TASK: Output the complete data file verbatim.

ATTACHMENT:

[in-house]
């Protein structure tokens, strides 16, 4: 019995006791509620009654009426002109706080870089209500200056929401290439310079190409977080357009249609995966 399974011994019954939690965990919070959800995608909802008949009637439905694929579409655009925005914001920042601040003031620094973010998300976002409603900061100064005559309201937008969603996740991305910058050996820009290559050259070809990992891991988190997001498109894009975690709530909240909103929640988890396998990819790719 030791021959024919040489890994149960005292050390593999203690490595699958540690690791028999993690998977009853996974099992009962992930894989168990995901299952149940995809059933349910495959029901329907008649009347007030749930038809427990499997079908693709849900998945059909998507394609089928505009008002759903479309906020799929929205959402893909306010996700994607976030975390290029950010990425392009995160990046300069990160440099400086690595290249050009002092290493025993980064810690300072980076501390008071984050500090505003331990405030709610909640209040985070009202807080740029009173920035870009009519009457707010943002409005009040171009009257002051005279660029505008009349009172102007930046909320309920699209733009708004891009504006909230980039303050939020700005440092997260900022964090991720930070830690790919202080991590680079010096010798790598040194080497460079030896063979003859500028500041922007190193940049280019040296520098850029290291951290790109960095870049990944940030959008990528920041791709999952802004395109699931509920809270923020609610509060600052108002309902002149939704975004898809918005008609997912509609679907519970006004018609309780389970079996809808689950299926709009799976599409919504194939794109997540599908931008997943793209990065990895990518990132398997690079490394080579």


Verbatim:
[in-house]
């Protein structure tokens, strides 16, 4: 019995006791509620009654009426002109706080870089209500200056929401290439310079190409977080357009249609995966 399974011994019954939690965990919070959800995608909802008949009637439905694929579409655009925005914001920042601040003031620094973010998300976002409603900061100064005559309201937008969603996740991305910058050996820009290559050259070809990992891991988190997001498109894009975690709530909240909103929640988890396998990819790719 030791021959024919040489890994149960005292050390593999203690490595699958540690690791028999993690998977009853996974099992009962992930894989168990995901299952149940995809059933349910495959029901329907008649009347007030749930038809427990499997079908693709849900998945059909998507394609089928505009008002759903479309906020799929929205959402893909306010996700994607976030975390290029950010990425392009995160990046300069990160440099400086690595290249050009002092290493025993980064810690300072980076501390008071984050500090505003331990405030709610909640209040985070009202807080740029009173920035870009009519009457707010943002409005009040171009009257002051005279660029505008009349009172102007930046909320309920699209733009708004891009504006909230980039303050939020700005440092997260900022964090991720930070830690790919202080991590680079010096010798790598040194080497460079030896063979003859500028500041922007190193940049280019040296520098850029290291951290790109960095870049990944940030959008990528920041791709999952802004395109699931509920809270923020609610509060600052108002309902002149939704975004898809918005008609997912509609679907519970006004018609309780389970079996809808689950299926709009799976599409919504194939794109997540599908931008997943793209990065990895990518990132398997690079490394080579």